Tim Griffin: You raise a very good point. That rebuilding is the major reason why I'm a little hesitant to pick the Jayhawks for the North title. Even with Todd Reesing, Dezmon Briscoe, Kerry Meier, Jake Sharp and all the rest, the play of the Kansas defense will be critical.
I'm thinking the Jayhawks will miss Joe Mortensen, James Holt and Mike Rivera. And the loss of guards Chet Hartley and Adrian Mayes and center Ryan Cantrell could be even more of a challenge, considering they anchored of the Jayhawks' line.
I'm also a little leery about the Jayhawks' cross-division opponents. Drawing Texas, Oklahoma and Texas Tech will mean the Jayhawks will be playing three of the four likely toughest South opponents.
It won't be easy. And that's why I think the North will be an interesting race.
John from Austin writes: Tim, I wrote you a couple of weeks ago how Texas doesn't seem to be in the running for guys who like to make the dramatic "hat" choices on ESPN (to announce where they are committing). But I was thinking about the 19 2010 commitments the school has already attracted. Most of them show up, maybe we are cradle robbers instead of the "hat guys?"
Tim Griffin: Or maybe Mack Brown and his staff feel like they can circumvent the whole "hat process" by picking his recruiting targets early and signing them. It looks like he's done a pretty good job so far -- at least this spring anyway.
Abe Clark from Durham, N.C., writes: I'm curious if you misread a question in your last chat? You ranked the best teams in the Big 12 last year as Texas, Oklahoma, Oklahoma State and Nebraska. Did you think the ranking was for the upcoming season? Where's the love for one of the best Texas Tech teams in history?
Also, I love your blog and your insights.
Tim Griffin: Sorry about that. I did think the question was for the upcoming season. Some of those questions in our chats are a little like the lightning round from "Password," for some of my more television-savvy readers. We try to crank as many out as we can. I'll try to read them a little more clearly next time.
As far as last season, here would be my final Big 12 rankings: Texas, Oklahoma, Texas Tech, Oklahoma State, Missouri, Nebraska, Kansas, Colorado, Kansas State, Baylor, Texas A&M and Iowa State.
And also I agree that arguably, the last Texas Tech team was the best in the history of the school. The Red Raiders' 10-0 start and No. 2 ranking late last season also made it one of the most memorable seasons as well -- both for Texas Tech fans and Mike Leach's pocketbook with the new contract extension.
Steve from Roanoke, Va., writes: Just wondering what you think about Oklahoma's defense. Will they be much better than last season?
Tim Griffin: I do think the Sooners' defensive unit will be a backbone for the team. The Sooners have nine starters back and some key producers like Gerald McCoy, Travis Lewis, Frank Alexander, Dom Franks, Keenan Clayton, Auston English and Jeremy Beal. The defense will be particularly important in the Big 12 where offenses will again be so predominant. The team with the best defense might end up as the best team, because I think many teams will have big offensive units.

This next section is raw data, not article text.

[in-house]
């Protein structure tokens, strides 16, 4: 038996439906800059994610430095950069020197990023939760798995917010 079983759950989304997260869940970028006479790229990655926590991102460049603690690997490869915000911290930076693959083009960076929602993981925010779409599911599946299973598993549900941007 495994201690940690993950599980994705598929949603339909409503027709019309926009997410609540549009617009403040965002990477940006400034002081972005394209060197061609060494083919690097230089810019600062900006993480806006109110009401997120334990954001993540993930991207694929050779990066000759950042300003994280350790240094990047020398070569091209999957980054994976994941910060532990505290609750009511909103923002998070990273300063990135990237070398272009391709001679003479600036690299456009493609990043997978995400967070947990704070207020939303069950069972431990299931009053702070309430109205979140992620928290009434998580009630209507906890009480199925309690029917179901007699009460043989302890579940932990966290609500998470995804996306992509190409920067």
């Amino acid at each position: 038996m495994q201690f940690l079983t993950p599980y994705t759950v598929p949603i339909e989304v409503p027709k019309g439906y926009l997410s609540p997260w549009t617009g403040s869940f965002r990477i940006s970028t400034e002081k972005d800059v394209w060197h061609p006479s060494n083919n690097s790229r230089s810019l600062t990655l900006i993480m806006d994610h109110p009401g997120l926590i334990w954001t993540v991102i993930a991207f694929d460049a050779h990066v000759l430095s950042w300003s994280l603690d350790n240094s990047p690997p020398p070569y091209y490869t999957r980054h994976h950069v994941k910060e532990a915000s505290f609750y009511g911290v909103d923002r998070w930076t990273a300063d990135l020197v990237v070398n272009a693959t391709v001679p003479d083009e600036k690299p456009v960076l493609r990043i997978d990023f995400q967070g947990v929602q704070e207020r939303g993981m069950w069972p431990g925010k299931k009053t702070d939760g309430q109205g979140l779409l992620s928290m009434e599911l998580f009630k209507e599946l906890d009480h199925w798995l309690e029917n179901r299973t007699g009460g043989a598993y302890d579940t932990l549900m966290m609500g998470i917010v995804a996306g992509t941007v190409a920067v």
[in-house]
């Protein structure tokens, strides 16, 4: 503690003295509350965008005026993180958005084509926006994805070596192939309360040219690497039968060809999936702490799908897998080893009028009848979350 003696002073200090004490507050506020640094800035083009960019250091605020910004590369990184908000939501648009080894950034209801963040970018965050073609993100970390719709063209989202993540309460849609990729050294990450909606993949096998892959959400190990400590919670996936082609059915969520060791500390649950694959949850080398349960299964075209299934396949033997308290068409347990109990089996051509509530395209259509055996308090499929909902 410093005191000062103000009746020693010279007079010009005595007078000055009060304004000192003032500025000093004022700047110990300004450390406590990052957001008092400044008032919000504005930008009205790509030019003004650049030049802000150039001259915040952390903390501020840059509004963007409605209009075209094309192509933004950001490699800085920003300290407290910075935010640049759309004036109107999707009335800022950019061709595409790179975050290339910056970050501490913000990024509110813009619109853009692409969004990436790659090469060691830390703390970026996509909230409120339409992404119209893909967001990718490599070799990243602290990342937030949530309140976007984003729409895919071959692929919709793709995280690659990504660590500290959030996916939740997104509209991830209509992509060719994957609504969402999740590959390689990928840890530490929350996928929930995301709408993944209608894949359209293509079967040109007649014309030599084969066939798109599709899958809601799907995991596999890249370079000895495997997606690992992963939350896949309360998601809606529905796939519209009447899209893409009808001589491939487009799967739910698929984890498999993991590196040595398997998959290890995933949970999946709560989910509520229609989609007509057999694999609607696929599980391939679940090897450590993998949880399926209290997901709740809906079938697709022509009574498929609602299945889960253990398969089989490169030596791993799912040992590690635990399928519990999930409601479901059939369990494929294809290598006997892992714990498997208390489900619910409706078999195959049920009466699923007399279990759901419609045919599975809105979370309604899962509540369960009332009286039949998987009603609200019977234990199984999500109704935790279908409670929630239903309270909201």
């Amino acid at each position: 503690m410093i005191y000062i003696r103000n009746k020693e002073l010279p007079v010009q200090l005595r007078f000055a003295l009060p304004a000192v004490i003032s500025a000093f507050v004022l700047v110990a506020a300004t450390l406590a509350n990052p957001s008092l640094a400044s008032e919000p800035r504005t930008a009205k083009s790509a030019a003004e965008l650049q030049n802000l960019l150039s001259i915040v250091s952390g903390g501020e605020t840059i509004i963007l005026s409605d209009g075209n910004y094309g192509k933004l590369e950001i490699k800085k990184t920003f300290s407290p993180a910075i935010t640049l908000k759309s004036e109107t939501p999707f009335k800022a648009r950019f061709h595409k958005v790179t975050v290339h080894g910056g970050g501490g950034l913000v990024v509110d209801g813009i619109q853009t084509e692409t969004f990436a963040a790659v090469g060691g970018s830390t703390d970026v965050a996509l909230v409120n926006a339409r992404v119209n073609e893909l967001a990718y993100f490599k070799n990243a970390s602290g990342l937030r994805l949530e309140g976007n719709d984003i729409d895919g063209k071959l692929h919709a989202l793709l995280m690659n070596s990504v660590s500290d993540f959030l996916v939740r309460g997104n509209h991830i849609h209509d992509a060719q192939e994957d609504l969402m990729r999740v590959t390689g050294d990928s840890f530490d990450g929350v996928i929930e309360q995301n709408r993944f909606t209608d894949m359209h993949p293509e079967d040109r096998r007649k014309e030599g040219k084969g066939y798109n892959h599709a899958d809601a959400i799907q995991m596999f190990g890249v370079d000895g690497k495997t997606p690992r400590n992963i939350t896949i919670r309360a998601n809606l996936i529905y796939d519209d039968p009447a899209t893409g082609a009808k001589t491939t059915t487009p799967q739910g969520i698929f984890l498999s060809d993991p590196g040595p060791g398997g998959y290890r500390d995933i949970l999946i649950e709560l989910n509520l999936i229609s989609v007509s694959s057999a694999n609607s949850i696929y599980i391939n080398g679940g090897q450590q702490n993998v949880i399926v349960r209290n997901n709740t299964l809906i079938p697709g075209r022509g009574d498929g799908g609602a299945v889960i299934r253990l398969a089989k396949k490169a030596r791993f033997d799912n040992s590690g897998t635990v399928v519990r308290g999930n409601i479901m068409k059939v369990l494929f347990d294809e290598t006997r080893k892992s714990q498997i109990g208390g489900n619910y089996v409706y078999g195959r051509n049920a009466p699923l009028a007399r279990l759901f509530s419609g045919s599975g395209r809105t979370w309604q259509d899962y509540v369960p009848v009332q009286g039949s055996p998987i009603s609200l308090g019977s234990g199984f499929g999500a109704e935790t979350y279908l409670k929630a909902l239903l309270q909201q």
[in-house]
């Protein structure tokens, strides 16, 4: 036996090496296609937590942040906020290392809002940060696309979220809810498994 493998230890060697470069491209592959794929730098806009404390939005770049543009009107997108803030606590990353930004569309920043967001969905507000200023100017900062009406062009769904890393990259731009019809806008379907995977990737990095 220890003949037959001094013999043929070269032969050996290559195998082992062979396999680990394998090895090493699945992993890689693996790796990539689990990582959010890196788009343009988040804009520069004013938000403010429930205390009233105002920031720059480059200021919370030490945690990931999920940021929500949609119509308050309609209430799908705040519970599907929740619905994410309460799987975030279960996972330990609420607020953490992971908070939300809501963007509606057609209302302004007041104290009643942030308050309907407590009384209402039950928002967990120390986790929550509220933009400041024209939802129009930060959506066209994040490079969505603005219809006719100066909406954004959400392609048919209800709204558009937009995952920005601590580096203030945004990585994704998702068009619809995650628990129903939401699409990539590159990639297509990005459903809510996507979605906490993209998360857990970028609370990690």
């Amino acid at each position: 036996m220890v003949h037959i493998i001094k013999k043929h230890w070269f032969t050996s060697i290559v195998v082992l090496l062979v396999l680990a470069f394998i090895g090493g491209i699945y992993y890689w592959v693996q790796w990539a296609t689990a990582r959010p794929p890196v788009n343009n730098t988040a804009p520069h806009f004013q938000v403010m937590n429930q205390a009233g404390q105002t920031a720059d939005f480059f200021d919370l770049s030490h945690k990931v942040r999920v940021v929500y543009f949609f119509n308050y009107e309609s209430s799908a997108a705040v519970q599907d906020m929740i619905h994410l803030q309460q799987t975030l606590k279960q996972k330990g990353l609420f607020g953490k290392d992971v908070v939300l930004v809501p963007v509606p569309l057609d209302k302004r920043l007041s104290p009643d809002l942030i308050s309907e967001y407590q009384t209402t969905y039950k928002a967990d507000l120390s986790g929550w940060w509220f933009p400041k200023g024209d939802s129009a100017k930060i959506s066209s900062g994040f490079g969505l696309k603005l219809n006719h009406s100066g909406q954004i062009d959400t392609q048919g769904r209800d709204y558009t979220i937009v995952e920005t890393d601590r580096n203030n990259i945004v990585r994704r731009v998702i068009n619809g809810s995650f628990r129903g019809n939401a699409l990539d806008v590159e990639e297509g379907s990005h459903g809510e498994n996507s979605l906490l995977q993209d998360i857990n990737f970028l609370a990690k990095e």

I think the biggest key for the Sooners will be the play of their new safeties after starters Nic Harris and Lendy Holmes both departed. The play of Quinton Carter and Sam Proctor will be critical as the projected starters. And also keep an eye open for a contribution from rangy redshirt freshman Joseph Ibiloye, who has turned heads in winter workouts.
John S. from Williamsport, Pa., writes: Who do you believe assumes power in the North? Missouri loses Chase Daniel, Jeremy Maclin and all of the guys on defense. With the staff changes in Columbia, it looks like they will be taking a step back. My guess is Nebraska or Kansas. Who do you think?
Tim Griffin: I'm thinking that Nebraska would be my slight favorite over Kansas, mainly because of the Cornhuskers' cross-division schedule compared to Kansas'. But it wouldn't surprise me if Colorado creeps into contention and I still think Missouri and Kansas State will be representative teams that have their moments, too. I give Nebraska a slight edge, but I want to take a close look at their quarterbacks this spring before I anoint the team heading into the summer.
Jason Peters from Oklahoma City writes: Tim, what would you consider are the greatest teams in Big 12 history? And are my Sooners included on the list?
Tim Griffin: Most definitely. They aren't the best team, but are among several of the best. Here's how I would rank them.
1. 2005 Texas
2. 2000 Oklahoma
3. 1997 Nebraska
4. 2004 Oklahoma (Maybe higher if Mike Stoops coached them all season)
5. 1999 Nebraska
Keep the letters and e-mails coming and I'll try to answer a representative sampling of them later this week. Thanks again for writing.
Posted by ESPN.com's Tim Griffin
Kansas coach Mark Mangino is notoriously reclusive, preferring to prepare his team behind locked gates to maintain some semblance of privacy.
That's all changing after the Jayhawks moved to the new Anderson Family Football Complex, which provides a more expansive viewing by spectators outside the complex of Mangino's practices.